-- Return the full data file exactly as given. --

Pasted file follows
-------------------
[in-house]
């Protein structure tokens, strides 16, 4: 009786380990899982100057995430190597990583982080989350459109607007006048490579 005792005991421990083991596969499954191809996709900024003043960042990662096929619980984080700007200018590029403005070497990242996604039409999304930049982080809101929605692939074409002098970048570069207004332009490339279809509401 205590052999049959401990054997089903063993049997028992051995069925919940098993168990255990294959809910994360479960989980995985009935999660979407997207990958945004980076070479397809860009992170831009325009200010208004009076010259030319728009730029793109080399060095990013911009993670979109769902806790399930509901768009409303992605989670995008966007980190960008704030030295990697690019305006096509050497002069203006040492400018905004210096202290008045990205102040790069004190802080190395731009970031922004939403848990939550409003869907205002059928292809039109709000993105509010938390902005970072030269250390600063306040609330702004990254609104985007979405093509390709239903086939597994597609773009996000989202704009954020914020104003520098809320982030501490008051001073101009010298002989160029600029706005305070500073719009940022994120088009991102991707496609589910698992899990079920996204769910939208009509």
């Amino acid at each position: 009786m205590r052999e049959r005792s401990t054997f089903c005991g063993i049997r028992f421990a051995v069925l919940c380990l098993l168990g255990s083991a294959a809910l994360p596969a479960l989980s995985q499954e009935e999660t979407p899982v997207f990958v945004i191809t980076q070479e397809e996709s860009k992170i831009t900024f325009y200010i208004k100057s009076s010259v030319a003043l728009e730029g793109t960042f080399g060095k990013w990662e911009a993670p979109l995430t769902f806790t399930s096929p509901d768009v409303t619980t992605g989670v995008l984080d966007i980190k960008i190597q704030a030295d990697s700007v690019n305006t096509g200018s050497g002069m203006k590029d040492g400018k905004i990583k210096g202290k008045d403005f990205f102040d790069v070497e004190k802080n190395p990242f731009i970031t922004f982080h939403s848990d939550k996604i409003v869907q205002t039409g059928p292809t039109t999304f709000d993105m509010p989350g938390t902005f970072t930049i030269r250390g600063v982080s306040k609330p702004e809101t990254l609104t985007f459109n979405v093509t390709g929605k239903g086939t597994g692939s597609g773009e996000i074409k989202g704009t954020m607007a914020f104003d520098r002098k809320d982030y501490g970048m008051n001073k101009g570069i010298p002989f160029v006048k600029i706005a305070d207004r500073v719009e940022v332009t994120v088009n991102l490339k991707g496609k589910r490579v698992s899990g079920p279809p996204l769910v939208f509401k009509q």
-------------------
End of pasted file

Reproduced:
[in-house]
């Protein structure tokens, strides 16, 4: 009786380990899982100057995430190597990583982080989350459109607007006048490579 005792005991421990083991596969499954191809996709900024003043960042990662096929619980984080700007200018590029403005070497990242996604039409999304930049982080809101929605692939074409002098970048570069207004332009490339279809509401 205590052999049959401990054997089903063993049997028992051995069925919940098993168990255990294959809910994360479960989980995985009935999660979407997207990958945004980076070479397809860009992170831009325009200010208004009076010259030319728009730029793109080399060095990013911009993670979109769902806790399930509901768009409303992605989670995008966007980190960008704030030295990697690019305006096509050497002069203006040492400018905004210096202290008045990205102040790069004190802080190395731009970031922004939403848990939550409003869907205002059928292809039109709000993105509010938390902005970072030269250390600063306040609330702004990254609104985007979405093509390709239903086939597994597609773009996000989202704009954020914020104003520098809320982030501490008051001073101009010298002989160029600029706005305070500073719009940022994120088009991102991707496609589910698992899990079920996204769910939208009509």
């Amino acid at each position: 009786m205590r052999e049959r005792s401990t054997f089903c005991g063993i049997r028992f421990a051995v069925l919940c380990l098993l168990g255990s083991a294959a809910l994360p596969a479960l989980s995985q499954e009935e999660t979407p899982v997207f990958v945004i191809t980076q070479e397809e996709s860009k992170i831009t900024f325009y200010i208004k100057s009076s010259v030319a003043l728009e730029g793109t960042f080399g060095k990013w990662e911009a993670p979109l995430t769902f806790t399930s096929p509901d768009v409303t619980t992605g989670v995008l984080d966007i980190k960008i190597q704030a030295d990697s700007v690019n305006t096509g200018s050497g002069m203006k590029d040492g400018k905004i990583k210096g202290k008045d403005f990205f102040d790069v070497e004190k802080n190395p990242f731009i970031t922004f982080h939403s848990d939550k996604i409003v869907q205002t039409g059928p292809t039109t999304f709000d993105m509010p989350g938390t902005f970072t930049i030269r250390g600063v982080s306040k609330p702004e809101t990254l609104t985007f459109n979405v093509t390709g929605k239903g086939t597994g692939s597609g773009e996000i074409k989202g704009t954020m607007a914020f104003d520098r002098k809320d982030y501490g970048m008051n001073k101009g570069i010298p002989f160029v006048k600029i706005a305070d207004r500073v719009e940022v332009t994120v088009n991102l490339k991707g496609k589910r490579v698992s899990g079920p279809p996204l769910v939208f509401k009509q």